"We have raised questions about the merger and the potential distortion of the market," Wilkerson said.

The Exelon-PSEG merger faces a myriad of regulatory hurdles, including Pennsylvania and New Jersey utility regulators, as well as four federal agency reviews.

PGW contends that the new company would have the "ability and incentive" to manipulate natural-gas and electricity prices. Not only could the merged company affect natural-gas prices in the region, but it also could raise electricity prices in certain peak load situations, where natural-gas- fired electricity-generating plants come on line.

Higher gas and electricity costs could imperil PGW's survival, Wilkerson said. About 130,000 of the company's 500,000 customers are at or below poverty level.

Knudsen warned that PGW and its customers face a situation reminiscent of the California energy crisis.

Exelon argues that the merged company would not own or control any of the interstate gas pipelines and would not be able to control gas supplies or price.

Exelon has no interest in seeing its gas customers, whether in Pennsylvania or New Jersey, spun off into new companies. Denis P. O'Brien, president of Exelon's Peco Energy, said in a recent filing that his company would "vigorously contest" any effort at divesting the new, merged company of its gas customers.

And while the new Exelon Electricity & Gas might be interested in exploring the purchase of PGW in the future, O'Brien said consideration of such a purchase would have to wait until the merger is completed. And even then, company experts foresee a host of problems.

But the Pennsylvania PUC thought enough about the divestiture issue to ask all the parties to answer a question about the viability and profitability of a shareholder-owned company made up of PGW, Peco Energy's gas division and the gas division of the New Jersey company.

In that context, Craig E. White, PGW's acting chief operating officer, submitted testimony to the PUC arguing that a combination of PGW and Peco Energy's gas division made the most financial sense given their proximity to each other.

But he also argued that a not-for-profit company operating under a public authority structure could be a viable alternative to an investor-owned company.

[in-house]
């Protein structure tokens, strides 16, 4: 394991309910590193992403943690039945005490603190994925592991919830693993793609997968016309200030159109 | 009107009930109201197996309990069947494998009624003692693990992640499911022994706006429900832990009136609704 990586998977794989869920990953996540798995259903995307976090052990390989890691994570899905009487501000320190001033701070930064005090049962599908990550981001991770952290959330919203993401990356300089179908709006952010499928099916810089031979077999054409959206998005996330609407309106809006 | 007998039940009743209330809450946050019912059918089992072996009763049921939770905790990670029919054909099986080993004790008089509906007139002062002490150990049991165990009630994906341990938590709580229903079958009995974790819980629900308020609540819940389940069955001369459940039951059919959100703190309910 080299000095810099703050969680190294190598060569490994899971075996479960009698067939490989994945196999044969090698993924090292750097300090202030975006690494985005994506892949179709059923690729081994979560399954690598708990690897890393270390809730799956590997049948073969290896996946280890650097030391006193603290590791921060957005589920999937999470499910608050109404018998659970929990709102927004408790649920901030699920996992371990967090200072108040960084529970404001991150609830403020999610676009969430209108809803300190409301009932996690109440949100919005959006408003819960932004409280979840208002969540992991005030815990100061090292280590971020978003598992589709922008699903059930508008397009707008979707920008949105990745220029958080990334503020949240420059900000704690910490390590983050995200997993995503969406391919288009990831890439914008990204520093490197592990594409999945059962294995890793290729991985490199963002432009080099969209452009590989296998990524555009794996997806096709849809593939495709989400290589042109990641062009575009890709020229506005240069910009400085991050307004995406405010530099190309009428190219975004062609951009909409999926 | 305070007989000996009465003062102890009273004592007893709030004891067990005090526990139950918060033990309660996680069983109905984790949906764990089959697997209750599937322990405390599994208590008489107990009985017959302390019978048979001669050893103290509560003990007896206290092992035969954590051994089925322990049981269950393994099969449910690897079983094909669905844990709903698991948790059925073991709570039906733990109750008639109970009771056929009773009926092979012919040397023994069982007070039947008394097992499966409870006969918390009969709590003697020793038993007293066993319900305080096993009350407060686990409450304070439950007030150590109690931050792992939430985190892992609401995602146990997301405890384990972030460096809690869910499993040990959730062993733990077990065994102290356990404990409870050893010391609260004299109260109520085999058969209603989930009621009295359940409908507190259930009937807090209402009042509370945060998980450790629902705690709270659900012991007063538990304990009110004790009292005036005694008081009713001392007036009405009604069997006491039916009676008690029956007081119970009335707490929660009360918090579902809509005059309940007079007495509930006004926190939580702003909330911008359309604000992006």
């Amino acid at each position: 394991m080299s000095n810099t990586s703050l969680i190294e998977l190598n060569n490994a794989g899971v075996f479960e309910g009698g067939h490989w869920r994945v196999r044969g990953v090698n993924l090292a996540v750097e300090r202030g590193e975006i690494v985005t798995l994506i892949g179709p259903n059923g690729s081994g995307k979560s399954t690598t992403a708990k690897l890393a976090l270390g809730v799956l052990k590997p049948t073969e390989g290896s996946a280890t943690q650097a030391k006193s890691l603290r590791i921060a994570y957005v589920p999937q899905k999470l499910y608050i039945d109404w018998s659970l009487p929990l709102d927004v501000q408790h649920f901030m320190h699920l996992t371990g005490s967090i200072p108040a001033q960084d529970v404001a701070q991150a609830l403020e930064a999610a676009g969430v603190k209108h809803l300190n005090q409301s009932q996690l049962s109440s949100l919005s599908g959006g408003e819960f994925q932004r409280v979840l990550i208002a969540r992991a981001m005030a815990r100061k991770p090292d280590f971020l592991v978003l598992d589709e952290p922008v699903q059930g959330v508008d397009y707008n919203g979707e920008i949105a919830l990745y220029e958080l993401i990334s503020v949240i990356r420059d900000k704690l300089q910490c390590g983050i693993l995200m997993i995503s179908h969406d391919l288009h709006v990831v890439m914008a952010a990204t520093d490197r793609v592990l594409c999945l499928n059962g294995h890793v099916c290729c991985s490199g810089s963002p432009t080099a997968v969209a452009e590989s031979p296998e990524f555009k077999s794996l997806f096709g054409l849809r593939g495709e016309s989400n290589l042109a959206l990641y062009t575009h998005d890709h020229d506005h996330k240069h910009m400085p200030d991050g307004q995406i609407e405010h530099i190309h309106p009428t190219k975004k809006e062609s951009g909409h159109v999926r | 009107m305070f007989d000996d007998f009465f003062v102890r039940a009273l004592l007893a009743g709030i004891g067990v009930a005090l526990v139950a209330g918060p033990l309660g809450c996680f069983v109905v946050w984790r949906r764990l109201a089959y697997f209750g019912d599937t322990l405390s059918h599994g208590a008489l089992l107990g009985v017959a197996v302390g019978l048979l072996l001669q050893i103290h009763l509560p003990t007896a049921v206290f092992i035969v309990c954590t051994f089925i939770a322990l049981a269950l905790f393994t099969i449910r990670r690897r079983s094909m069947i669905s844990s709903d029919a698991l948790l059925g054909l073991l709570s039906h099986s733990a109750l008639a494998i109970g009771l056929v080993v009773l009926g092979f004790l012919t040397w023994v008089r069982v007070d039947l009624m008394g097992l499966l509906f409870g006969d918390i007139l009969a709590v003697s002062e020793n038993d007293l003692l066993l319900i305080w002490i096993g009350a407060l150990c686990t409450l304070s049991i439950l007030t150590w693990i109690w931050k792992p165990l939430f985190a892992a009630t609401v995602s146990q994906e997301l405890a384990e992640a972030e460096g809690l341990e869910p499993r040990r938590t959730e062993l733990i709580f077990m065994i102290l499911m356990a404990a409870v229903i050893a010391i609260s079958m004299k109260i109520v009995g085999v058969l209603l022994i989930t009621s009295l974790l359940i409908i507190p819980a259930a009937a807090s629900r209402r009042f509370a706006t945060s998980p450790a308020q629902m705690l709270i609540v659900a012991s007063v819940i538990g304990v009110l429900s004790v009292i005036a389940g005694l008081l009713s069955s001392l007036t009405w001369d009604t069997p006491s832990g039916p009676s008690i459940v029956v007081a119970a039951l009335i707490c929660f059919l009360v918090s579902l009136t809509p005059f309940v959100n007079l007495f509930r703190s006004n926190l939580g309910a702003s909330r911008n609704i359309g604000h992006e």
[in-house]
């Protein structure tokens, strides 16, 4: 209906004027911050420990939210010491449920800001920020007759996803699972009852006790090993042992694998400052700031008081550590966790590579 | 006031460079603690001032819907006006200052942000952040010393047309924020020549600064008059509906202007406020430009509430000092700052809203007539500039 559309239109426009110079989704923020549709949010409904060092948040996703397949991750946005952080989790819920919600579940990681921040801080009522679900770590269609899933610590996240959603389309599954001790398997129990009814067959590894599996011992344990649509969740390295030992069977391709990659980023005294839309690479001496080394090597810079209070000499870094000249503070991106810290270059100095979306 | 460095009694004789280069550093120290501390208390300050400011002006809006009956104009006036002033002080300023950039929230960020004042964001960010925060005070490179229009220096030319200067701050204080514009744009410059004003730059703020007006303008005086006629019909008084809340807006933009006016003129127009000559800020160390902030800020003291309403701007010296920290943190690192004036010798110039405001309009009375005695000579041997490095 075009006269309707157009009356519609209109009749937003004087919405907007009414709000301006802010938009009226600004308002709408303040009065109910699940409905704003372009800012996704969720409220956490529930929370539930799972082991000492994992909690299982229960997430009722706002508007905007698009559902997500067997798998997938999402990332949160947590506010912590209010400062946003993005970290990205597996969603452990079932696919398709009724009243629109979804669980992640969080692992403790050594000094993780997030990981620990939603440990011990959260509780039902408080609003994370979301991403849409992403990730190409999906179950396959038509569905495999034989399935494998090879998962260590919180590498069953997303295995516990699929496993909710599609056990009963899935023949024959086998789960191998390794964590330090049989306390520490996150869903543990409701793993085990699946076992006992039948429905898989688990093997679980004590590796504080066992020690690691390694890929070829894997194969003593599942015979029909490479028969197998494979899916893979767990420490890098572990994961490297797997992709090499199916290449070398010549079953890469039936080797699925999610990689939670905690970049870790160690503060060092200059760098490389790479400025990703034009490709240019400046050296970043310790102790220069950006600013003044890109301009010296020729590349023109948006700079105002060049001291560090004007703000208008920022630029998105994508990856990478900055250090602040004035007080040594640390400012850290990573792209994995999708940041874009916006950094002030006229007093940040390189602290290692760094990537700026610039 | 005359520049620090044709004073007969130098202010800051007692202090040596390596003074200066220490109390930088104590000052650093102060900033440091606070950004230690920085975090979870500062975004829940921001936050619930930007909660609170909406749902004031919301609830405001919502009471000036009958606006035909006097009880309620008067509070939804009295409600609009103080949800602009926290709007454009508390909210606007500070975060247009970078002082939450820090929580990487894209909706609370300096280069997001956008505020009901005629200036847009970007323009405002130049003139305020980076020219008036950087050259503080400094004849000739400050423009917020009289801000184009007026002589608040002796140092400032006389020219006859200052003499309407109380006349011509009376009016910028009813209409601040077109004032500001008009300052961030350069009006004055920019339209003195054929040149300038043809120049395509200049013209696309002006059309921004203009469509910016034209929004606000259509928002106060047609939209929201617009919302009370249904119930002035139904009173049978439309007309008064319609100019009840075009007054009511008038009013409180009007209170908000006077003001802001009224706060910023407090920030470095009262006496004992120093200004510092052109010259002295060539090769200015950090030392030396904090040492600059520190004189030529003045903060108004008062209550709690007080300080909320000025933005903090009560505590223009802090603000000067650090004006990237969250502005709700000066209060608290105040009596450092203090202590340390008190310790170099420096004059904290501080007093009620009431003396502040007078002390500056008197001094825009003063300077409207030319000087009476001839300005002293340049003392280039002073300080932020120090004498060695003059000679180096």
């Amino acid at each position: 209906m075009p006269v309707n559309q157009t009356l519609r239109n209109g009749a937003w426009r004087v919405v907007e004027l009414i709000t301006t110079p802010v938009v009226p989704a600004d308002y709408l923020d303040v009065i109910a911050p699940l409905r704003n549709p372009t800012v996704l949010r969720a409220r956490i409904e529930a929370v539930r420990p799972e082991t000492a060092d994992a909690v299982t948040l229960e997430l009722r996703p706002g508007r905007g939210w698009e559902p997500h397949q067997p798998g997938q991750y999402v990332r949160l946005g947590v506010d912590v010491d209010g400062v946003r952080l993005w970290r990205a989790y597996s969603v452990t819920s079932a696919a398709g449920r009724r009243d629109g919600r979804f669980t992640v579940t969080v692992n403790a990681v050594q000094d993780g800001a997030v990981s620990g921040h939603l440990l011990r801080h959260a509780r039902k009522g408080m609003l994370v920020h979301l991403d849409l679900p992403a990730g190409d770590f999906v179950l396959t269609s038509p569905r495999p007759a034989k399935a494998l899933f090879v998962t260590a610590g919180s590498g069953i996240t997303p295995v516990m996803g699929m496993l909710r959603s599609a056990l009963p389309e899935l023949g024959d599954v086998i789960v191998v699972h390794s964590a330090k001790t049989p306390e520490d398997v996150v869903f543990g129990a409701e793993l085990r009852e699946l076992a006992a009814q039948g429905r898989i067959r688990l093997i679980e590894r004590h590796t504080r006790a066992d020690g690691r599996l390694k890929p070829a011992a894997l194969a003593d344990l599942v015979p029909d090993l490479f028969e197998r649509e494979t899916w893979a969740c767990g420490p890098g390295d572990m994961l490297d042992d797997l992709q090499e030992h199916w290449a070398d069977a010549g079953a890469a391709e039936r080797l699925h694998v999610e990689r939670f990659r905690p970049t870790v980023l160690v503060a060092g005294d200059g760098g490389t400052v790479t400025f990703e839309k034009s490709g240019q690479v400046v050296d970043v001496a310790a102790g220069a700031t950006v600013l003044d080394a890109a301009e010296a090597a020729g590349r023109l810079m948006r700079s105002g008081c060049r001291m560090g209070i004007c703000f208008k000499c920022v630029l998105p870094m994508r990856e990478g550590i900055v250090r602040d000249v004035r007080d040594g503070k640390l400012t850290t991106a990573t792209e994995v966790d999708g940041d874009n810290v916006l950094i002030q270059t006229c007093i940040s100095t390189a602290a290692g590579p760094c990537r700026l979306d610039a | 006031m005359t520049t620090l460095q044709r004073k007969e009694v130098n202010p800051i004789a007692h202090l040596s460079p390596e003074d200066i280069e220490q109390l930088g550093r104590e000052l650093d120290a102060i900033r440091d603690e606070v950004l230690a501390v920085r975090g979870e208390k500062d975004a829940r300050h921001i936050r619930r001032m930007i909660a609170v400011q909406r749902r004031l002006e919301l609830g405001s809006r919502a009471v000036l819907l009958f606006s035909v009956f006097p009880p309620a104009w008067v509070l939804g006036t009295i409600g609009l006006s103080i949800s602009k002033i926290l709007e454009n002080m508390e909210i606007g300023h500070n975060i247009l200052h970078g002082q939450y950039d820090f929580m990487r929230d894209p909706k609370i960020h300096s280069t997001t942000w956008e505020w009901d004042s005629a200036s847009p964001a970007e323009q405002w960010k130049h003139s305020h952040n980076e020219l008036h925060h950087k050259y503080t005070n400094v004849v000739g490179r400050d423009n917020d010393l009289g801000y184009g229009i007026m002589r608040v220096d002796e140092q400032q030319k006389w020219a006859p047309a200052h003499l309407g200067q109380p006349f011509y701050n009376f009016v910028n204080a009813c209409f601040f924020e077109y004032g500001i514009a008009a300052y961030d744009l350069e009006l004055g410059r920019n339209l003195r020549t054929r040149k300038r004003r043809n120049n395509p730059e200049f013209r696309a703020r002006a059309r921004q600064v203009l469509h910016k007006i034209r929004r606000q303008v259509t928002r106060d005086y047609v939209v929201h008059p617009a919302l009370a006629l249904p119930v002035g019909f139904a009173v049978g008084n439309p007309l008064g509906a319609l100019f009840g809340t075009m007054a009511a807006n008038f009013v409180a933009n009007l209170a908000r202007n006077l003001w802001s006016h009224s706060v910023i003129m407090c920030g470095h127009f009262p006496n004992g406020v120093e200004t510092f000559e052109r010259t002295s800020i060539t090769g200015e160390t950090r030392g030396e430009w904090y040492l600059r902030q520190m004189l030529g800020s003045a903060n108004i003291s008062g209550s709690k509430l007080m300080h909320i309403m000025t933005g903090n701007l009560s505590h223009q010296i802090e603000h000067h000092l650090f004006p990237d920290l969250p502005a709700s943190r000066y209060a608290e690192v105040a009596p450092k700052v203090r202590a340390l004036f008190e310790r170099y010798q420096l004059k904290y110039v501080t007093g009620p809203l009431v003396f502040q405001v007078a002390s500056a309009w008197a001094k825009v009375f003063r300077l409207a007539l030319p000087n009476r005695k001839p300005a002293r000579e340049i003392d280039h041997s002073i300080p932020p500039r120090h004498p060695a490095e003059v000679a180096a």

"It could utilize tax-exempt debt to refinance existing debt or to provide for on-going capital expenditures," he said.

And that's where the Perzel plan could come into play.

According to a legislative source familiar with Perzel's proposal, the speaker is contemplating a regional authority that would take possession of PGW and put itself out of business after no more than eight years.

The company's enormous debt would be refinanced with the commonwealth, rather than the city, guaranteeing the debt. With a better bond rating, the state presumably would save money for the company in the refinancing. Part of PGW revenues would be dedicated to retiring the debt.

"This is a chance to get something done with a company that is now well-run but has enormous debt," said the source. "Or we can just let it go on until it fails and then pick up the pieces."

Wilkerson said the city was expecting to see a "very thoughtful" legislative proposal.

"It's a challenge operating PGW if it's a company that just serves the city," she said. "The mayor will have to see the details, but we are certainly open to look at this. I think it's a new day. There are new opportunities for the company that weren't present several years ago. We are taking it all very seriously."

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Last modified: 22 October 2005